Remembering Gettysburg


On a cool November morning citizens and visitors of a small town in Pennsylvania remembers those who fell in one of the bloodiest three-day battles in the American Civil War. The year is 1863 and the place is Gettysburg Pennsylvania.  The Confederate army numbering of 75,000 men is being followed by the Union army of 95,000 men.  Lee decides to divide his army and has one brigade head out towards the east but they are met with General Meads army.  This is just the beginning of what Lee and Mead faced and continued for another 2 days until finally within the last fatal day Lee suffered too many fatalities and retreats.    

On November 21st hundred’s of spectators line the streets of Gettysburg to watch thousands of uniformed Civil War reenactors march through the town to remember those who never came home.  This happens each year at the Annual Remembrance Day Parade which begins at 1:00 p.m. Be sure to be there ahead of time because it does get very crowded.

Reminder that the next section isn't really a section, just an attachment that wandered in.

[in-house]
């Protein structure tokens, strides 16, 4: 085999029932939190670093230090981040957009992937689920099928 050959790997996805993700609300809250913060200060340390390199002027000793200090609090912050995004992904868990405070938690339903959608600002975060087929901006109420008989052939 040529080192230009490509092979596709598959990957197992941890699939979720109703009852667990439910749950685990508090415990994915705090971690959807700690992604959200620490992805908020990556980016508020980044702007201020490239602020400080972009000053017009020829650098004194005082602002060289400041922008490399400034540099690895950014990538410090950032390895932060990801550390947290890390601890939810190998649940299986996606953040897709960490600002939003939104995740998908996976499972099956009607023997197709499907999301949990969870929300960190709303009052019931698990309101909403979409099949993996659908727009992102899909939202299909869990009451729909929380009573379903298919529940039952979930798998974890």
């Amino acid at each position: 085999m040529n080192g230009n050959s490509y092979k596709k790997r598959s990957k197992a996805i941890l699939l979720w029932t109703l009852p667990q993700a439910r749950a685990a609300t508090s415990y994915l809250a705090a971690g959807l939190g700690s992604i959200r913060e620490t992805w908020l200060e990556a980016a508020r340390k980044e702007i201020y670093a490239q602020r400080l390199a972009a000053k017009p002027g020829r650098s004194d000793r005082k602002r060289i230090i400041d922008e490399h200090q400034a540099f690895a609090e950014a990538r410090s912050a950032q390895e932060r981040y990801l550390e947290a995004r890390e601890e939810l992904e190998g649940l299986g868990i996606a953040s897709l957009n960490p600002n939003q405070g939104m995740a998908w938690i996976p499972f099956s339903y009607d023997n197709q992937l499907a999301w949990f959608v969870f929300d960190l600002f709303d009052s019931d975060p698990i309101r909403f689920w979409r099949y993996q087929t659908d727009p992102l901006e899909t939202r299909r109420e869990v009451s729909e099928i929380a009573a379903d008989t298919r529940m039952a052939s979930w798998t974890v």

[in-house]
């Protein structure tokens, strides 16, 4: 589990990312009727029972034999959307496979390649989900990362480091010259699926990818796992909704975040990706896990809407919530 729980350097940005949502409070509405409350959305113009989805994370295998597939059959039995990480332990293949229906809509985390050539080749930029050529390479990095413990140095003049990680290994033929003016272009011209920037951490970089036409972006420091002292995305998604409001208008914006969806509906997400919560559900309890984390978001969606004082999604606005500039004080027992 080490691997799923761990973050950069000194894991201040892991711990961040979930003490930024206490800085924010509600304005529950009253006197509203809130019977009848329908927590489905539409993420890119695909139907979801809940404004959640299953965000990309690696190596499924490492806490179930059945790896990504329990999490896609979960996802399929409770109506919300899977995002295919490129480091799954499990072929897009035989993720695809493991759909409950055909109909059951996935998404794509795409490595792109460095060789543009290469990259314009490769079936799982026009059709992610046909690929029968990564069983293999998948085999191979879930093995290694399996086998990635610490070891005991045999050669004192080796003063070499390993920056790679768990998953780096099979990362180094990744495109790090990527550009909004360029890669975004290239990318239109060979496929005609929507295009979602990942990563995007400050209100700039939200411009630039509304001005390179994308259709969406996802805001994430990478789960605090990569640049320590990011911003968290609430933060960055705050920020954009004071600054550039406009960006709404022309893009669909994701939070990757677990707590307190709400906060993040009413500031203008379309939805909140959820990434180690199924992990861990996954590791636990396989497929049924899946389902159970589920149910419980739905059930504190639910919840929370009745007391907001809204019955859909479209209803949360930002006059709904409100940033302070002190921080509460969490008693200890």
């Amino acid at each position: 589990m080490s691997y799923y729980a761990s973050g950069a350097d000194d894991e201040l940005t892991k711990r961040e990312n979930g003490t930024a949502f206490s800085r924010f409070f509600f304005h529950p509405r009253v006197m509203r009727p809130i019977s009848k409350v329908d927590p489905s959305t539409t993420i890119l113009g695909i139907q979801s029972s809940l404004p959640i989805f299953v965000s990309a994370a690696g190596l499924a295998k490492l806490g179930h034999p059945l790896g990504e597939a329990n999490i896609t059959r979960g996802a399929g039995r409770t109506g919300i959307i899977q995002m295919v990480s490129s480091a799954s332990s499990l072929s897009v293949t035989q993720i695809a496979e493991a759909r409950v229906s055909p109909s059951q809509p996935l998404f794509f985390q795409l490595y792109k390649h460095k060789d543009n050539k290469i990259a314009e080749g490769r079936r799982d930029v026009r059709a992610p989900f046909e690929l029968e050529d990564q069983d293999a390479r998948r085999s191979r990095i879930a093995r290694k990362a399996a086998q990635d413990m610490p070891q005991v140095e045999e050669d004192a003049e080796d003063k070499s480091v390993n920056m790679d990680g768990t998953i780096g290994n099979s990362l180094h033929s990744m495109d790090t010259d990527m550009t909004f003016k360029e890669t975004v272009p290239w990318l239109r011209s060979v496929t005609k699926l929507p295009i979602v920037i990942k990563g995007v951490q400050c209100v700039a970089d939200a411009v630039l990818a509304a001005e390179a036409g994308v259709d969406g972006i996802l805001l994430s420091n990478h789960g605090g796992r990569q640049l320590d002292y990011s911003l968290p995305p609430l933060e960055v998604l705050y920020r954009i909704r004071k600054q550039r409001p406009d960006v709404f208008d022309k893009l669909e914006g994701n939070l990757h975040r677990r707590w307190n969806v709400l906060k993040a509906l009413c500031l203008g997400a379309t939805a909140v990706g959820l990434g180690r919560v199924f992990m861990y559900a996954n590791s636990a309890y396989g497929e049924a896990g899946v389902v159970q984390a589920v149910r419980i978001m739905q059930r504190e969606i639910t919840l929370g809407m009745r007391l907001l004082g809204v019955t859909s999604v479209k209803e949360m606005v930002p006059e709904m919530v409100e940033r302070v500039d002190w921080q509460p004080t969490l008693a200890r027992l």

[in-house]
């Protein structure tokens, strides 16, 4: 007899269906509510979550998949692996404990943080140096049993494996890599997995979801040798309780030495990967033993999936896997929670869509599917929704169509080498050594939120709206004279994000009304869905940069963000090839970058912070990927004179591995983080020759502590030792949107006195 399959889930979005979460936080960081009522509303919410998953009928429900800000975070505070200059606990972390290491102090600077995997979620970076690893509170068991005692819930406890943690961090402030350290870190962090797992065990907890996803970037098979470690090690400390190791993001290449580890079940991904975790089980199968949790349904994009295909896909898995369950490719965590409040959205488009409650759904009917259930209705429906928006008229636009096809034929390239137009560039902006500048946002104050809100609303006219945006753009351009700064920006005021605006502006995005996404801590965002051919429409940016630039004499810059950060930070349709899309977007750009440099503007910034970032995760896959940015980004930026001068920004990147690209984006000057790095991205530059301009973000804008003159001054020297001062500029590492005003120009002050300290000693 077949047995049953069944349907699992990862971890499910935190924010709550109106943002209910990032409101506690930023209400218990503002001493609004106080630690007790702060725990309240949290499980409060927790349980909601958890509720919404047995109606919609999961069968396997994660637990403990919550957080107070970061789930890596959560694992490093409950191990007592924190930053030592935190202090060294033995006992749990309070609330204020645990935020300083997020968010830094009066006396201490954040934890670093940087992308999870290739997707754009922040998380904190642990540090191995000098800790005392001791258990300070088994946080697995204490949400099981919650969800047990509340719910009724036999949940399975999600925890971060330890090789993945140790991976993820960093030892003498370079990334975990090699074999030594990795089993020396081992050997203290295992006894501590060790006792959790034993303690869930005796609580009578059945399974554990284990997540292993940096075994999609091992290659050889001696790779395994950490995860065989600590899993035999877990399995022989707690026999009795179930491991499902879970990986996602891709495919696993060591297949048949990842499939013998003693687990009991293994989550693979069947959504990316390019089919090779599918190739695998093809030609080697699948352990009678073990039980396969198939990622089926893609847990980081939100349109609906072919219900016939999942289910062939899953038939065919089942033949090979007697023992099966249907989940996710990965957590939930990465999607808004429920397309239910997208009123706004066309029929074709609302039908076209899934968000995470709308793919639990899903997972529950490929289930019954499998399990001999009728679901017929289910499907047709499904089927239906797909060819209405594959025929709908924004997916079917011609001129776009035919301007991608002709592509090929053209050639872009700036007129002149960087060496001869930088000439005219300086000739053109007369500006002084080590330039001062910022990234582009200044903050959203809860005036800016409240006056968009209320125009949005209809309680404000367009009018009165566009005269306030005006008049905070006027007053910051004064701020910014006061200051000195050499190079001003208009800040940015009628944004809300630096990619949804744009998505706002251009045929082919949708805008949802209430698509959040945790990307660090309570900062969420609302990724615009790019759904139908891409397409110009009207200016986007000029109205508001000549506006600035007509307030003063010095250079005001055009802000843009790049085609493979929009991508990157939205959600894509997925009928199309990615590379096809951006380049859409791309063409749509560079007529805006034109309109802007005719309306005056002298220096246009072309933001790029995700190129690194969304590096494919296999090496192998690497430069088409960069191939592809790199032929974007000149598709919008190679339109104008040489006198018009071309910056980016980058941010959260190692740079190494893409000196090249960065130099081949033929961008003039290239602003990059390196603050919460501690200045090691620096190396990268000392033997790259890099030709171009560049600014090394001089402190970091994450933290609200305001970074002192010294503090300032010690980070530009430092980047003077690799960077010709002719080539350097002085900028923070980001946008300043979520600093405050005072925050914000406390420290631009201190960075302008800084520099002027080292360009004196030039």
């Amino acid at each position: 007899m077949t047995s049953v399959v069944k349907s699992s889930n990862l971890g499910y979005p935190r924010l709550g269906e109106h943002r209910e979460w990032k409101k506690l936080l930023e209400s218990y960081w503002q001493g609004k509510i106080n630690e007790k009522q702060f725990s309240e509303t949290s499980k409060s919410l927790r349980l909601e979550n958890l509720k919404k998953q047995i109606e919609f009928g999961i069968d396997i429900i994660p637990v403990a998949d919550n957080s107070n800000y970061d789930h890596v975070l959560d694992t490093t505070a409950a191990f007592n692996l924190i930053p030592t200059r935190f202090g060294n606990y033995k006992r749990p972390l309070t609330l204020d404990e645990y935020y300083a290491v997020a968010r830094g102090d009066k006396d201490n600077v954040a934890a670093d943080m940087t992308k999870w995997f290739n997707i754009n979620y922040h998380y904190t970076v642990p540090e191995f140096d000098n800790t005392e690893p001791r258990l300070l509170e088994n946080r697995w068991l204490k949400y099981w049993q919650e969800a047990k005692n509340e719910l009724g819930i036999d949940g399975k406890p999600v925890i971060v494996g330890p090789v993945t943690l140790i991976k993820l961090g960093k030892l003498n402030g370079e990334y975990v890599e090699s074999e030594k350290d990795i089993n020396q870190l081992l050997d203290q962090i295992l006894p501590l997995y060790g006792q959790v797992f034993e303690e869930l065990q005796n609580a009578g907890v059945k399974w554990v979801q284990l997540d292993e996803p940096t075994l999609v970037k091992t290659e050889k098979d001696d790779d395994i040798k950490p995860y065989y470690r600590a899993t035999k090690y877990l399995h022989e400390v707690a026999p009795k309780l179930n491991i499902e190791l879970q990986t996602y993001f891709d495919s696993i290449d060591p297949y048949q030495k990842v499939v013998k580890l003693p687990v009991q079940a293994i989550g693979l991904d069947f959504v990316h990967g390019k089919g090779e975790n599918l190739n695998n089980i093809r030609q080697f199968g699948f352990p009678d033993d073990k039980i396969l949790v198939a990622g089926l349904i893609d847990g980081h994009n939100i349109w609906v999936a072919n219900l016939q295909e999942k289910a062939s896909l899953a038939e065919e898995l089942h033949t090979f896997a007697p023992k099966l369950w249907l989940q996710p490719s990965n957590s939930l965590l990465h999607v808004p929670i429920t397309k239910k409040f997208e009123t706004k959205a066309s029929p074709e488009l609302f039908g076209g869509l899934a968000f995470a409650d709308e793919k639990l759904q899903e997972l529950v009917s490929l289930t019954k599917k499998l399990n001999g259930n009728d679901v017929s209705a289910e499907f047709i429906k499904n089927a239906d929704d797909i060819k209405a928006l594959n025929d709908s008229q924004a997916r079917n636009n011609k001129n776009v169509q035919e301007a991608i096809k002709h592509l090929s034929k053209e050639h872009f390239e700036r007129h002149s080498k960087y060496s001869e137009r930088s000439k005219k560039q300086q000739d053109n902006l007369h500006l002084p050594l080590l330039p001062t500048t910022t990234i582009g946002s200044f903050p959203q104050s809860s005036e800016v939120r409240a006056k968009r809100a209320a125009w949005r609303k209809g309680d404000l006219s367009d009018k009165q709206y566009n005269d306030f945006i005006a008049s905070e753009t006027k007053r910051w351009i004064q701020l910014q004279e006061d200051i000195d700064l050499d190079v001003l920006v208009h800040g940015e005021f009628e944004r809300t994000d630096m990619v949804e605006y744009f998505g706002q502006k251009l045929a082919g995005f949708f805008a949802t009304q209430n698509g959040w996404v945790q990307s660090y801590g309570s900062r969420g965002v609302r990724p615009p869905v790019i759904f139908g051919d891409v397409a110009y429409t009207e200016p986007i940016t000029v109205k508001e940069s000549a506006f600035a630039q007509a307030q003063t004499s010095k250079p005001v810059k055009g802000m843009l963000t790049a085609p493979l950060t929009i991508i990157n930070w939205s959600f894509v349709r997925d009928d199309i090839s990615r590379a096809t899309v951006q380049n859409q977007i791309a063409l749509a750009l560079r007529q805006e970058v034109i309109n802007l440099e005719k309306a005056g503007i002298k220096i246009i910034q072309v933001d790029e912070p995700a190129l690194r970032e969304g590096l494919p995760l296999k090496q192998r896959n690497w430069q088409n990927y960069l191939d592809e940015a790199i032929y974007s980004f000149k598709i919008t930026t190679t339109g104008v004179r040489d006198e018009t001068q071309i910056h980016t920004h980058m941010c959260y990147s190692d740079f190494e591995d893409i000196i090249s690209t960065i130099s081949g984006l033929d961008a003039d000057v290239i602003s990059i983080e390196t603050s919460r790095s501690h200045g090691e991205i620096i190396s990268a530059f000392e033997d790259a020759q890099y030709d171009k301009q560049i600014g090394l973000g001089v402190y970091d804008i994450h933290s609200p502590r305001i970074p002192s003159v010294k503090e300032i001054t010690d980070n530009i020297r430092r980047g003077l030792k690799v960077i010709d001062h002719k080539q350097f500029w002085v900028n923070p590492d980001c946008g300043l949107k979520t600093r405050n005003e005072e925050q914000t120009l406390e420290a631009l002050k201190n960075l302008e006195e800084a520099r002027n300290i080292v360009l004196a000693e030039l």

From sunset to 9 pm there will be a Remembrance Illumination held at the Soldiers’ National Museum. Luminary candles will be placed on each Civil War grave as a testament to the sacrifices made here in 1863.  It’s an event that can’t be missed.  If you are in the Battlefield after dusk you will be caught and given a $75 dollar ticket.  Due to the day light hours the time when the battlefield officially closes from their summer hours of 10 pm to their winter hours of dusk on October 31st.

 

Reenactors portraying the Union army march @ the Annual Gettysburg Remembrance Day Parade.

The Trostle Farm circa July 6, 1863 — Alexander Gardner photo

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